Man, I cannot say enough good things about Peru. Anyone who knows me or has followed me for some time is probably annoyed by how often I gush about this South American paradise. There is so much to love about this country. Few places in the world have it all, but Peru is about as close as it comes: snow-capped mountains, vast deserts, rich indigenous cultures, ancient ruins, all flanked by the Pacific Ocean and the Amazon Rainforest. You really can’t ask for much more. Throw in an incredible gastronomy scene and a fun-loving people and Peru is firmly cemented as one of my favorite destinations in the world.
I’ve been to Peru four times now yet have never grown tired of it. I over-stayed my 3-month visa once. You’d think I’d have gotten my fill, right? Nope. I went back a month later. Cusco has started to feel like a second home to me, and other cities like Huaraz and Arequipa are not too far behind. My experiences in Peru hold some of my most unforgettable memories. These are just a few of those experiences.
10. Gocta Waterfalls
It was one of my first days in northern Peru after hitching a ride over from Ecuador in some old dude’s converted Austrian army vehicle. That alone should give you an idea of how adventurous this first week was going to be. Over the course of two days, we drove through what felt like half a dozen different countries. We passed by rice terraces akin to South East Asia. The army van chugged along through desert landscapes out of America’s wild west. The landscapes kept changing, but so far, everything had somewhere I could compare it to. Once we started approaching the Amazonas region of Peru, I started running out of comparisons.
I had never been in the jungle before, at least not one like this. We settled in at the small town of Chachapoyas before taking on our first adventures in northern Peru. We visited Gocta Falls, the third-tallest waterfalls in the world at the time that they were discovered. Unlike some hikes where the payoff only comes at the end, the trek to Gocta Falls was brimming with beauty from the get-go. I mean, you could see the waterfalls from the trailhead. But as you get closer and closer, the enormity and marvel of these nearly 800 meter high waterfalls becomes more and more apparent. Few things compared to reaching the basin at the bottom of those falls. The entire trek had been filled with lush greenery from start to finish, but the area surrounding the basin at the end was the most vibrant green I had ever seen in my life.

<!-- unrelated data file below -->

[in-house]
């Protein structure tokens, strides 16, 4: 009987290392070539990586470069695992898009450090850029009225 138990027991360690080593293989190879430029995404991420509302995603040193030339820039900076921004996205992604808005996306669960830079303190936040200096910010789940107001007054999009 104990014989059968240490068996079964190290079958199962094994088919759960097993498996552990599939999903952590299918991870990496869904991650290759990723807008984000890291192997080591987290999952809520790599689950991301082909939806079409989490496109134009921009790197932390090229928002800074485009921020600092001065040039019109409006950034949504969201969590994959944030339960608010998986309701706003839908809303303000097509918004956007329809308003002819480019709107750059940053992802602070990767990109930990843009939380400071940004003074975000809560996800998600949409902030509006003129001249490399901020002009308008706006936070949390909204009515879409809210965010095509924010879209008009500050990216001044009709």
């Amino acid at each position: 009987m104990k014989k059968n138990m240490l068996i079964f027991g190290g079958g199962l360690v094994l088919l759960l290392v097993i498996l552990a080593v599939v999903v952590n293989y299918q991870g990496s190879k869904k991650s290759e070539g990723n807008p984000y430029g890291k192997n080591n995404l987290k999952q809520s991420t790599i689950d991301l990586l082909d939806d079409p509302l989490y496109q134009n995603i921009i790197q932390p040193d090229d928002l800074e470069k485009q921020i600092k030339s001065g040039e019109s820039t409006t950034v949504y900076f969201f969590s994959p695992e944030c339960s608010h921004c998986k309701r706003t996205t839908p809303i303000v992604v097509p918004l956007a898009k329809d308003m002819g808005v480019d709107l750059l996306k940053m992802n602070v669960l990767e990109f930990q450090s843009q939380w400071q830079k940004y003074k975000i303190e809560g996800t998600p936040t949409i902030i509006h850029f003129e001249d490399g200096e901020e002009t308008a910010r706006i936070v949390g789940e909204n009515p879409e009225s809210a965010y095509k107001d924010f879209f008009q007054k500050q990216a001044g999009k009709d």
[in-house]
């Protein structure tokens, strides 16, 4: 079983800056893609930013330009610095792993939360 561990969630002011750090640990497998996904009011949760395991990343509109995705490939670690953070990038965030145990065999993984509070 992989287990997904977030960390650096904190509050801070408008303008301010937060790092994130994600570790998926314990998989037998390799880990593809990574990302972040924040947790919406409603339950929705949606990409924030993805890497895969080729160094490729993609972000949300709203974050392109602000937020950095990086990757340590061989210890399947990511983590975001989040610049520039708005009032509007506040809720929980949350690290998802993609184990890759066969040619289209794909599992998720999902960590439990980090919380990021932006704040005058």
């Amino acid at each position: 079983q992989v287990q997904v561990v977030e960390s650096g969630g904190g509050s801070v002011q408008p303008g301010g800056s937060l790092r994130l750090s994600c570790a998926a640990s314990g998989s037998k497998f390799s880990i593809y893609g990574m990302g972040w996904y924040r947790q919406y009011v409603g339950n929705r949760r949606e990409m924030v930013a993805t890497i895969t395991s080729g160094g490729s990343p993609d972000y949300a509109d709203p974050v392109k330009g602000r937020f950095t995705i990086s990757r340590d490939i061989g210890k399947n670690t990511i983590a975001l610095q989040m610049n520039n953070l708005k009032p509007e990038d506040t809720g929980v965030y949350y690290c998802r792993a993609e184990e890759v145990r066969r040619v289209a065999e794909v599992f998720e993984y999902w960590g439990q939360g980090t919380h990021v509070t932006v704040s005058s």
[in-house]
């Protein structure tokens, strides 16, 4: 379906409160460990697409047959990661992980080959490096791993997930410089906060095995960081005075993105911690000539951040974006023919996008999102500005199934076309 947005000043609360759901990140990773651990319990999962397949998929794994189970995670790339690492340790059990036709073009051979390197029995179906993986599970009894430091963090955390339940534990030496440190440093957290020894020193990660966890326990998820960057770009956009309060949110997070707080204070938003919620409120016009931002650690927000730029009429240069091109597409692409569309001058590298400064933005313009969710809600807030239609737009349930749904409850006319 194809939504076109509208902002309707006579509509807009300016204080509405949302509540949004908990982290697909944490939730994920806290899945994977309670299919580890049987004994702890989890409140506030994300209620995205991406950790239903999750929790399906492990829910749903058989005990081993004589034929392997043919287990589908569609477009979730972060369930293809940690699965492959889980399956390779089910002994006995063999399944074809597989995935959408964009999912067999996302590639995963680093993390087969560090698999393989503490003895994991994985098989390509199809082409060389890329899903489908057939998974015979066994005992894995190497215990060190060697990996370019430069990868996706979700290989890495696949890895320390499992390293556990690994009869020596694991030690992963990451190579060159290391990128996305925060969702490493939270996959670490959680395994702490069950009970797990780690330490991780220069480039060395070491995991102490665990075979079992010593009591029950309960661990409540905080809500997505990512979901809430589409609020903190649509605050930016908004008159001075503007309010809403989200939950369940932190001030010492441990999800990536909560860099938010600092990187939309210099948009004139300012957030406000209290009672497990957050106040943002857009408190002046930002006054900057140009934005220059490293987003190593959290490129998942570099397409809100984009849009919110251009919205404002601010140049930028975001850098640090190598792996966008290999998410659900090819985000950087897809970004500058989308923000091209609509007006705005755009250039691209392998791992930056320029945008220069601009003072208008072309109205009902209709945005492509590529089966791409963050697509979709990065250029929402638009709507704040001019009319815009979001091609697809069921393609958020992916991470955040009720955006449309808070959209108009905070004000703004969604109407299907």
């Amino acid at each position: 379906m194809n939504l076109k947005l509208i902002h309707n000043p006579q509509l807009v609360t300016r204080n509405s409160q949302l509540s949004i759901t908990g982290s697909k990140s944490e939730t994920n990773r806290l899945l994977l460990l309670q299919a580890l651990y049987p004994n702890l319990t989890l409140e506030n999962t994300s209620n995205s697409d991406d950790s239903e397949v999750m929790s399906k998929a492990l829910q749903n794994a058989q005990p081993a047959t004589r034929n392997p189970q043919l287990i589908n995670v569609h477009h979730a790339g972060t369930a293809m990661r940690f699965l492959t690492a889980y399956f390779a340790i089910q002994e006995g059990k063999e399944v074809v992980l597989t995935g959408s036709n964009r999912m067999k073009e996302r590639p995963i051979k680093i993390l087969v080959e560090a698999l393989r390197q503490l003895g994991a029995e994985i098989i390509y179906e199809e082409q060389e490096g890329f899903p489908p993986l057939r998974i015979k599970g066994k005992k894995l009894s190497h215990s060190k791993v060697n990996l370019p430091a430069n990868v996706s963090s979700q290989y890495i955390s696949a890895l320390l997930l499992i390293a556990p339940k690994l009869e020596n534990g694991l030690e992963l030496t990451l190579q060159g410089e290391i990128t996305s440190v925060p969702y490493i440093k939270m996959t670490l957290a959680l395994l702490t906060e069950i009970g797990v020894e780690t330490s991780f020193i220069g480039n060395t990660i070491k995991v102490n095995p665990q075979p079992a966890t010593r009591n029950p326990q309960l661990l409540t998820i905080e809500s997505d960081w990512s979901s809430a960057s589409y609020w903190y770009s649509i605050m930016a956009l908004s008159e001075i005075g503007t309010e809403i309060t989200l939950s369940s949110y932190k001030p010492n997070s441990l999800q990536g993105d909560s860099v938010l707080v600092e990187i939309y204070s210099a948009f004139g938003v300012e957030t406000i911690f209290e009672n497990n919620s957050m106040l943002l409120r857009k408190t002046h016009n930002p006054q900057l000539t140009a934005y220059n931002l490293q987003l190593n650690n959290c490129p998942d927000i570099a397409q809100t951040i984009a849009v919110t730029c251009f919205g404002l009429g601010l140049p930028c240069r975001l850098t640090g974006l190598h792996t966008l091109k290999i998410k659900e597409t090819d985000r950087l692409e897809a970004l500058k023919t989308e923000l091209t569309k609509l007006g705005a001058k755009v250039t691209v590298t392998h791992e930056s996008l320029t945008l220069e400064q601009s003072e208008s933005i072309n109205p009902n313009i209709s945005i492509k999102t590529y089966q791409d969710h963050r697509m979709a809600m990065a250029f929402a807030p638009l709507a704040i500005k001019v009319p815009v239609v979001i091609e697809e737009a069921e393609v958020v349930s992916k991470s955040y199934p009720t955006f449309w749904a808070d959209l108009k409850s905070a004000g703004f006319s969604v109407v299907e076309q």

I fully expected to run into Tarzan or King Kong at some point. For miles and miles, all you could see was dense, lush, green jungle. Not a speck of civilization anywhere, not even a sign of the overgrown greenery letting up. Not until I made it to Rurrenabaque in Bolivia did I experience anything quite like the hike to Gocta Falls.
9. Sunset Chased and Surfed the Sands of Huacachina
When I first visited Huacachina, it was a hidden gem visited mostly by backpackers. When I returned to the oasis a few years later, I was disappointed but not surprised to see that it had become overtaken by tourism. Only a dune buggy or two would be out on the desert sands when I first visited. Now, there was a whole ass dune buggy parking lot situated above the small oasis. While it is sad to see just how touristy Huacachina has become, it doesn’t take away from the beauty of the desert. Especially at sunset.
Desert sunsets are something else entirely. Golden hour over golden sands can make for an otherworldly scene. My first time in Huacachina, there were only four of us that hiked up to the big dune overlooking the oasis. The four of us shared a sunset beer and Huacachina firmly cemented itself as one of my favorite hidden gems in the world. Sure, it’s not much of a hidden gem anymore but it deserves all the popularity that it’s gotten. Who even knew desert oases were real things? Let alone something you would find in Peru.